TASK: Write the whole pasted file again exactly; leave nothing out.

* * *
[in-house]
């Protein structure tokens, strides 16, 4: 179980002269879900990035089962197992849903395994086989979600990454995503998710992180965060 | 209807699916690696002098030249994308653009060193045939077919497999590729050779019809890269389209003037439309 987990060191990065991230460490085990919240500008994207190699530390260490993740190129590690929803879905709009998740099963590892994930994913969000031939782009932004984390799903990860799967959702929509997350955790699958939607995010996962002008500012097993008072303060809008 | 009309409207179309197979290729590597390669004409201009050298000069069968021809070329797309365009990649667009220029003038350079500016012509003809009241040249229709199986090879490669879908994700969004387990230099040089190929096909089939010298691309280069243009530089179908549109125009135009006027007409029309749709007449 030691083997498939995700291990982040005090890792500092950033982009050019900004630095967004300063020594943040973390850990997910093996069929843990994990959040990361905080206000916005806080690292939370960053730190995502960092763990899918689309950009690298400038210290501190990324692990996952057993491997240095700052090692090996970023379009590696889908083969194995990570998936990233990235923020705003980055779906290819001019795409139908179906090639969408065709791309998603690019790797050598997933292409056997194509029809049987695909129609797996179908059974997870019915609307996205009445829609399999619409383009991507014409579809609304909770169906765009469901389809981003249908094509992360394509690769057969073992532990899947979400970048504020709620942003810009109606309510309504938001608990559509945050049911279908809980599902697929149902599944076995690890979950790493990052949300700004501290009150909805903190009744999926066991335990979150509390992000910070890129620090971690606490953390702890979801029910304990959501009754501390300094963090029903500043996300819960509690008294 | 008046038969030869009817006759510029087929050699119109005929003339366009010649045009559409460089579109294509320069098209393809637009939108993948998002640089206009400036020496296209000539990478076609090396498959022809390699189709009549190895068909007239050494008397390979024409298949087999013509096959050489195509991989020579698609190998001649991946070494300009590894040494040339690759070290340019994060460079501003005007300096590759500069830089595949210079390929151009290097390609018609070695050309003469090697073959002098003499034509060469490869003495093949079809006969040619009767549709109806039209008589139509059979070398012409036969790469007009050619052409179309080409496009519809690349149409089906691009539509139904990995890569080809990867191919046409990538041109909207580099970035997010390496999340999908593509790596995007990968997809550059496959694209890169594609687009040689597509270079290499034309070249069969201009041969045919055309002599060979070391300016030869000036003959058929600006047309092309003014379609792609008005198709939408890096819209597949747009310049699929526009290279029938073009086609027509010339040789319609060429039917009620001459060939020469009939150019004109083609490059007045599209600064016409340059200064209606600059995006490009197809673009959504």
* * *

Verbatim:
[in-house]
């Protein structure tokens, strides 16, 4: 179980002269879900990035089962197992849903395994086989979600990454995503998710992180965060 | 209807699916690696002098030249994308653009060193045939077919497999590729050779019809890269389209003037439309 987990060191990065991230460490085990919240500008994207190699530390260490993740190129590690929803879905709009998740099963590892994930994913969000031939782009932004984390799903990860799967959702929509997350955790699958939607995010996962002008500012097993008072303060809008 | 009309409207179309197979290729590597390669004409201009050298000069069968021809070329797309365009990649667009220029003038350079500016012509003809009241040249229709199986090879490669879908994700969004387990230099040089190929096909089939010298691309280069243009530089179908549109125009135009006027007409029309749709007449 030691083997498939995700291990982040005090890792500092950033982009050019900004630095967004300063020594943040973390850990997910093996069929843990994990959040990361905080206000916005806080690292939370960053730190995502960092763990899918689309950009690298400038210290501190990324692990996952057993491997240095700052090692090996970023379009590696889908083969194995990570998936990233990235923020705003980055779906290819001019795409139908179906090639969408065709791309998603690019790797050598997933292409056997194509029809049987695909129609797996179908059974997870019915609307996205009445829609399999619409383009991507014409579809609304909770169906765009469901389809981003249908094509992360394509690769057969073992532990899947979400970048504020709620942003810009109606309510309504938001608990559509945050049911279908809980599902697929149902599944076995690890979950790493990052949300700004501290009150909805903190009744999926066991335990979150509390992000910070890129620090971690606490953390702890979801029910304990959501009754501390300094963090029903500043996300819960509690008294 | 008046038969030869009817006759510029087929050699119109005929003339366009010649045009559409460089579109294509320069098209393809637009939108993948998002640089206009400036020496296209000539990478076609090396498959022809390699189709009549190895068909007239050494008397390979024409298949087999013509096959050489195509991989020579698609190998001649991946070494300009590894040494040339690759070290340019994060460079501003005007300096590759500069830089595949210079390929151009290097390609018609070695050309003469090697073959002098003499034509060469490869003495093949079809006969040619009767549709109806039209008589139509059979070398012409036969790469007009050619052409179309080409496009519809690349149409089906691009539509139904990995890569080809990867191919046409990538041109909207580099970035997010390496999340999908593509790596995007990968997809550059496959694209890169594609687009040689597509270079290499034309070249069969201009041969045919055309002599060979070391300016030869000036003959058929600006047309092309003014379609792609008005198709939408890096819209597949747009310049699929526009290279029938073009086609027509010339040789319609060429039917009620001459060939020469009939150019004109083609490059007045599209600064016409340059200064209606600059995006490009197809673009959504």